Named after the song by British artist David Bowie, the Life on Mars installation depicts the fictional colonisation of Mars by a set of characters with horse heads and their "space dog".
The sets, which nod to the climate crisis, feature a French frites shop on top of a volcano and a Mars Rover carrying an Hermès bag.
"Hermès interprets my ideas in its own incredible way from my drawings of this surreal utopia, or maybe you could call it a dystopia," Smeets said. "It's a textile outcome created with fabrics, leathers, sand, intricate stitching that only Hermès can produce."
"I believe the theme is about climate change, as well as utopian escapism and also about the current conversation of us leaving this planet to colonize Mars," he told Dezeen.
"Especially in the world we live in, it would be ignorant to create a perfect summer scene," he added. "Something throughout all my work is a serious subject tied up often in humour."
Job worked with Hermès' studio to create the 11 installations, which will be shown across 70 windows in 20 of the brand's stores in France.
All the objects were handmade by Hermès using the company's own leathers, wool and fabric.
To Smeets, Life on Mars was an interesting divergence from his regular work, which usually involves him and the Studio Job team crafting pieces using materials such as bronze, wood and metal.
"Through someone else's atelier, especially a fashion and luxury house, a whole new result is formed," he said. "It's really an honour to have my work crafted by Hermès."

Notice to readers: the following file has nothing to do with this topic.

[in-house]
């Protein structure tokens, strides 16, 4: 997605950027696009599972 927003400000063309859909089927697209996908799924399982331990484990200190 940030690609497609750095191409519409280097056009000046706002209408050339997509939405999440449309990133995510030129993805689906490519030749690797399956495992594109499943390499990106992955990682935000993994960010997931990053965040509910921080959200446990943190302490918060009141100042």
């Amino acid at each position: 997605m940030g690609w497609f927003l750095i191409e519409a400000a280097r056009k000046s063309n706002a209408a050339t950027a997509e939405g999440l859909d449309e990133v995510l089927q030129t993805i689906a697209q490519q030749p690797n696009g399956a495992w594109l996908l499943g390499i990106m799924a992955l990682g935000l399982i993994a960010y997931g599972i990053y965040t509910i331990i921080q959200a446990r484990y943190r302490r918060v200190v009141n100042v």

The designer referenced some of his earlier pieces in the window installations, including the bubbling volcano structure he previously used in works including Train Crash Table.
This was among the sketches proposed by Smeets to Hermès when designing the windows, which ended up being a collaborative effort between the designer and the brand.
"I proposed some products in my sketches, like watches for the flasher, the bubbling shoes, the bag in the volcano," he said. "And of course, with the dog and the dining table, it was a straightforward choice."
The fashion brand was very open to suggestions for what could be placed in the windows, the designer said.
"It was a lovely collaboration with them as they were open to using anything in the windows with very few rules," Smeets explained.
"They had some great ideas. For example, based on my sketch, they proposed waved belts could work for the flying cake, topped with Hermès lipsticks as the candles."
"We played with packaging and typical Hermès artefacts and icons that were used, such as their pet accessories on our Mars dogs and the large horse collars inspired by the Hermès's own family collection and heritage," he added.
The Life on Mars collaboration marks the first time Smeets has worked with the fashion house, with another joint project already underway.
Life on Mars will be on display in Hermès windows across France throughout the summer.
Previous projects by Smeets for his Studio Job include a "surrealist take on classical church windows" and the studio's own maximalist headquarters in Antwerp.
The photography is by Alex Jonas.